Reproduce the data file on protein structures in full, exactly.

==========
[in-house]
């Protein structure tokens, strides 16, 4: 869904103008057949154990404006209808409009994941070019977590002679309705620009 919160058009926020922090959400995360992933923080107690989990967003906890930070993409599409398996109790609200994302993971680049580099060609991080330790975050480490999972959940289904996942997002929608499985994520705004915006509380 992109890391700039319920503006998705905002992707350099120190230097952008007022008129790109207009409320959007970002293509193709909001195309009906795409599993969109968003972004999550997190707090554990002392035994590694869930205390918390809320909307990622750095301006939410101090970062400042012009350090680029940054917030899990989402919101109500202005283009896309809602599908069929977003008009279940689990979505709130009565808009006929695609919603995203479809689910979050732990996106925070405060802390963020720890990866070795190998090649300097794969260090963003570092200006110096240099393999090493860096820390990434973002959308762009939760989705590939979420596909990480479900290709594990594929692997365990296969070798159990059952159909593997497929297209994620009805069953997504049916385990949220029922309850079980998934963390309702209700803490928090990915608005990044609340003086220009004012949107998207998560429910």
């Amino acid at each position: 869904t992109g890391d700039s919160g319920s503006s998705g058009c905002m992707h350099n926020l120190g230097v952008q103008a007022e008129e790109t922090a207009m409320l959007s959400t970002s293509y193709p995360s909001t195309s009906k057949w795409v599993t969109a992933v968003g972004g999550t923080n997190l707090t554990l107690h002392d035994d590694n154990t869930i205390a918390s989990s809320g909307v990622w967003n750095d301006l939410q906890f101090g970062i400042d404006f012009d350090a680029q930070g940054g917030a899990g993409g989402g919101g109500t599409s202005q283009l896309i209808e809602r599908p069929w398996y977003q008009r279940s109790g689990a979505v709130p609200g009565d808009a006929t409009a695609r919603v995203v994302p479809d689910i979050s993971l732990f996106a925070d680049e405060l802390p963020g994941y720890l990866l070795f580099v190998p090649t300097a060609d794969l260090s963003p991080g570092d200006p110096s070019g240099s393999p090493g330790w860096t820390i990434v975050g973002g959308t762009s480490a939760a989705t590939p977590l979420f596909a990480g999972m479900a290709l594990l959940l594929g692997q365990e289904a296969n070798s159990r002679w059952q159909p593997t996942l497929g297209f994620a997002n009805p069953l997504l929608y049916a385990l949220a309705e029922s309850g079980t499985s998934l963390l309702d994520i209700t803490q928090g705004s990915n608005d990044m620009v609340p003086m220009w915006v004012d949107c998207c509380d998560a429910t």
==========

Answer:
[in-house]
């Protein structure tokens, strides 16, 4: 869904103008057949154990404006209808409009994941070019977590002679309705620009 919160058009926020922090959400995360992933923080107690989990967003906890930070993409599409398996109790609200994302993971680049580099060609991080330790975050480490999972959940289904996942997002929608499985994520705004915006509380 992109890391700039319920503006998705905002992707350099120190230097952008007022008129790109207009409320959007970002293509193709909001195309009906795409599993969109968003972004999550997190707090554990002392035994590694869930205390918390809320909307990622750095301006939410101090970062400042012009350090680029940054917030899990989402919101109500202005283009896309809602599908069929977003008009279940689990979505709130009565808009006929695609919603995203479809689910979050732990996106925070405060802390963020720890990866070795190998090649300097794969260090963003570092200006110096240099393999090493860096820390990434973002959308762009939760989705590939979420596909990480479900290709594990594929692997365990296969070798159990059952159909593997497929297209994620009805069953997504049916385990949220029922309850079980998934963390309702209700803490928090990915608005990044609340003086220009004012949107998207998560429910």
């Amino acid at each position: 869904t992109g890391d700039s919160g319920s503006s998705g058009c905002m992707h350099n926020l120190g230097v952008q103008a007022e008129e790109t922090a207009m409320l959007s959400t970002s293509y193709p995360s909001t195309s009906k057949w795409v599993t969109a992933v968003g972004g999550t923080n997190l707090t554990l107690h002392d035994d590694n154990t869930i205390a918390s989990s809320g909307v990622w967003n750095d301006l939410q906890f101090g970062i400042d404006f012009d350090a680029q930070g940054g917030a899990g993409g989402g919101g109500t599409s202005q283009l896309i209808e809602r599908p069929w398996y977003q008009r279940s109790g689990a979505v709130p609200g009565d808009a006929t409009a695609r919603v995203v994302p479809d689910i979050s993971l732990f996106a925070d680049e405060l802390p963020g994941y720890l990866l070795f580099v190998p090649t300097a060609d794969l260090s963003p991080g570092d200006p110096s070019g240099s393999p090493g330790w860096t820390i990434v975050g973002g959308t762009s480490a939760a989705t590939p977590l979420f596909a990480g999972m479900a290709l594990l959940l594929g692997q365990e289904a296969n070798s159990r002679w059952q159909p593997t996942l497929g297209f994620a997002n009805p069953l997504l929608y049916a385990l949220a309705e029922s309850g079980t499985s998934l963390l309702d994520i209700t803490q928090g705004s990915n608005d990044m620009v609340p003086m220009w915006v004012d949107c998207c509380d998560a429910t």